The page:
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I was a Script Kiddie

written by: •edited by: Bill Bunter•updated: 2/4/2011

A peek into the psyche of young hackers, a.k.a. Script Kiddies.

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    Young, curious and destructive...

    How did I first get into security? On the other side. I was a so called script kiddie. Script kiddies (also known as script bunnies or script running juveniles) are a subset of hacker-culture. As a general guideline they are young, unknowledgeable, curious and destructive. Unlike ‘hackers’ who attack a system for profit or personal satisfaction, script kiddies do it because they can.

    Lacking the knowledge to write their own exploit code (or understand the code written by others), they turned to pre-made tools that make exploits click-a-button easy (like the Metasploit framework). Unlike a hacker, who chooses a system then scans it for vulnerabilities and exploits them, script kiddies learn about a specific exploit then look for any site, system or server that is vulnerable to it.

    This is what makes attacks by script kiddies dangerous to small businesses. They attack randomly, so even if you think that there is no one out there who would be interested in compromising your machines, there is a whole community dedicated to searching and scanning for anything to exploit. The adolescent demographic that makes up the majority of script kiddies are searching for power - not money and certainly not a cause that they feel is worthy. Once they find power, they exercise it.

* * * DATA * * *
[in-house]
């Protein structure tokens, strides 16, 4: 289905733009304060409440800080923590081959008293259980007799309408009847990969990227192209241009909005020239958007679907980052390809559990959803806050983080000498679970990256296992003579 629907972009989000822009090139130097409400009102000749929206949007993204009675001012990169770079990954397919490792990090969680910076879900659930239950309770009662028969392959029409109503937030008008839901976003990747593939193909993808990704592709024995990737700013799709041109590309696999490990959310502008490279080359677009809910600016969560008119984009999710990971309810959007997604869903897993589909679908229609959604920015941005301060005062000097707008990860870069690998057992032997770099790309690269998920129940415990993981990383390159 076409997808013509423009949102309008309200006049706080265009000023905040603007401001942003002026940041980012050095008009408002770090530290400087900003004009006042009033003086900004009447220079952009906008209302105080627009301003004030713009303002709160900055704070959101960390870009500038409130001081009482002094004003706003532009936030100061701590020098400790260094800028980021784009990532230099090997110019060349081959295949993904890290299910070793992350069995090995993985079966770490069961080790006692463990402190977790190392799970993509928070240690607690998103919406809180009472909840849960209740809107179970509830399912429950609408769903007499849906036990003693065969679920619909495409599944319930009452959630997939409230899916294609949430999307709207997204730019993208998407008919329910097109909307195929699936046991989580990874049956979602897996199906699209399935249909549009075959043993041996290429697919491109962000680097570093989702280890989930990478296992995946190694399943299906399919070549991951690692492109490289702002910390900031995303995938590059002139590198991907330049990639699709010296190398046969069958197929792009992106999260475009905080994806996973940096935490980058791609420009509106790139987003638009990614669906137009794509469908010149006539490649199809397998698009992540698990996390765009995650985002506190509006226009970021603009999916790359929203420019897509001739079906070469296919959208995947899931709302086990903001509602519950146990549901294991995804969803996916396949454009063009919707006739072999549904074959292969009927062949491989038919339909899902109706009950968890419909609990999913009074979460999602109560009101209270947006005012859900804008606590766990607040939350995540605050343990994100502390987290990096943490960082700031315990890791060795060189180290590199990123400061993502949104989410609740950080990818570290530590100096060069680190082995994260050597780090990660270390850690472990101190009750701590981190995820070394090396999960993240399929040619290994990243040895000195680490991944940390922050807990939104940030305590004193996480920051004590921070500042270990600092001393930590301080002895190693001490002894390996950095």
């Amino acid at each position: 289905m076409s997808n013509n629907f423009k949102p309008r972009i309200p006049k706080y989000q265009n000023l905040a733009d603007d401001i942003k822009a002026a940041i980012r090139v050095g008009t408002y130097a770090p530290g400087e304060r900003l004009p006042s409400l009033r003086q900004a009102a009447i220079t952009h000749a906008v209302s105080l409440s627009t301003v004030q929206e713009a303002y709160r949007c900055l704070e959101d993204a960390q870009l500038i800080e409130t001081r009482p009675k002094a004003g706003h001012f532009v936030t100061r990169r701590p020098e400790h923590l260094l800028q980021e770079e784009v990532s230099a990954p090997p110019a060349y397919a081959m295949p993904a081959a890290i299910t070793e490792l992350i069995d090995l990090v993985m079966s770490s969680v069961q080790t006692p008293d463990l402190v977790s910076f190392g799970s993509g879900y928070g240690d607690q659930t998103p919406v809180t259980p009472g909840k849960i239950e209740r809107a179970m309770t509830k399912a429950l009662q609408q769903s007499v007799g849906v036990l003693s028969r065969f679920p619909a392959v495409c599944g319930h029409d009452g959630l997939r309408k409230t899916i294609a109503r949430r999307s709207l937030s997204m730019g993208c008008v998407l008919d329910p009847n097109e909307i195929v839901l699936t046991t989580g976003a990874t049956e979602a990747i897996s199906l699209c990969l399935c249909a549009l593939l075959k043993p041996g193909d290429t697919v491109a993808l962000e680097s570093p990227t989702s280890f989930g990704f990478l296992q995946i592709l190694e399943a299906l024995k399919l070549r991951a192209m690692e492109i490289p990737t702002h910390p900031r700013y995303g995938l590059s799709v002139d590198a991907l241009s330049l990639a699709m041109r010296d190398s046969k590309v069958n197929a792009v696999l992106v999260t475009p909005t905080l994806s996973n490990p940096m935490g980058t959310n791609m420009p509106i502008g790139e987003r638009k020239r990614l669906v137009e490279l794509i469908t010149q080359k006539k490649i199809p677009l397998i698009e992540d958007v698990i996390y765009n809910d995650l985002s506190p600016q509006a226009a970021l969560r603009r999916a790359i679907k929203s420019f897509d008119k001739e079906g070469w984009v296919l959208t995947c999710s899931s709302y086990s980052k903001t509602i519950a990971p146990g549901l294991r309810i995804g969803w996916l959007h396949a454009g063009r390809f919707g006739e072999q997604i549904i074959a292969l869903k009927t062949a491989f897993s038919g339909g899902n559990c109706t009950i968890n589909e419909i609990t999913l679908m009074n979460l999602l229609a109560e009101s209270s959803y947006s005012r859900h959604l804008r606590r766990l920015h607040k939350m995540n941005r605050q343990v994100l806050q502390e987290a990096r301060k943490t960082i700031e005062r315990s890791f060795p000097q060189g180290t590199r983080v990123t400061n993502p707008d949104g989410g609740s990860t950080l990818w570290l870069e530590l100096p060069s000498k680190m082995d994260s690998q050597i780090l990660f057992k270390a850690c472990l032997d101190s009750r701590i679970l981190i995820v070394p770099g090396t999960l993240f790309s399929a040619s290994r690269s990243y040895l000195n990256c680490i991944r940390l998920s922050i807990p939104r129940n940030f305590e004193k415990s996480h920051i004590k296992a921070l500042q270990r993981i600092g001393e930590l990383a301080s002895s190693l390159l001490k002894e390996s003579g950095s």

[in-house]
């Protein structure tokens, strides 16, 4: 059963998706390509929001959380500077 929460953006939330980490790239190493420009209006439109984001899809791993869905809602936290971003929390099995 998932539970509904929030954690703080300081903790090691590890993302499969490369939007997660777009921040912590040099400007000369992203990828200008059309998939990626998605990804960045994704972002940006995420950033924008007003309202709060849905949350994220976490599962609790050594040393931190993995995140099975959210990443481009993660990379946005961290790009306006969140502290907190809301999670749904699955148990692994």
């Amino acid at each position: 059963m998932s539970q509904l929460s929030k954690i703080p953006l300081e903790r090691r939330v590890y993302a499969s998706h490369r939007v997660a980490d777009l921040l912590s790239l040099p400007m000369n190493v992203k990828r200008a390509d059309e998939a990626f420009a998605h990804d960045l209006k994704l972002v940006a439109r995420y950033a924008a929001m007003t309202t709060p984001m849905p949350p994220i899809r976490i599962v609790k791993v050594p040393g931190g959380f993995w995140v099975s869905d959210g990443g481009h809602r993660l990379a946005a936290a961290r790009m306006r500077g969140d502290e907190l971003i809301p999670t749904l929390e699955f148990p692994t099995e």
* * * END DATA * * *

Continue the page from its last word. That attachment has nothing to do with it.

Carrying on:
Some more aggressive adolescents turn to bullying or physical violence, but most young hackers wouldn’t be able to commit a crime (let alone violence) in person. Attacks on systems however add a layer of separation that removes both the stigma and the fear from what they do. They see no connection between their actions on the web and the harm they can and do cause.

    So what can you do to protect yourself from the masses of untrained, unscrupulous hackers bristling to take control of your system? Firstly, create a patch management plan and update constantly. Secondly, whenever choosing an application to perform a specific task (for instance a web browser) make security a major part of that decision. There are literally hundreds of articles on Bright Hub detailing the security features of every major browser release - you would do well to read at least a few. Obviously this just scratches the surface, but the basic idea is: keep up to date. Generally vulnerabilities are discovered and eliminated within 2 weeks of their arrival, however many people won't update their systems for weeks or even months after patches arrive.

    The only way to win in this game is to stay one step ahead of the hackers and ironically this is easy to do with script kiddies. They won't dig deep into your system, they won't be persistent and they won't focus, but all you have to do is leave your computer unguarded from the latest vulnerabilities and they will be on your system in hours (if not minutes).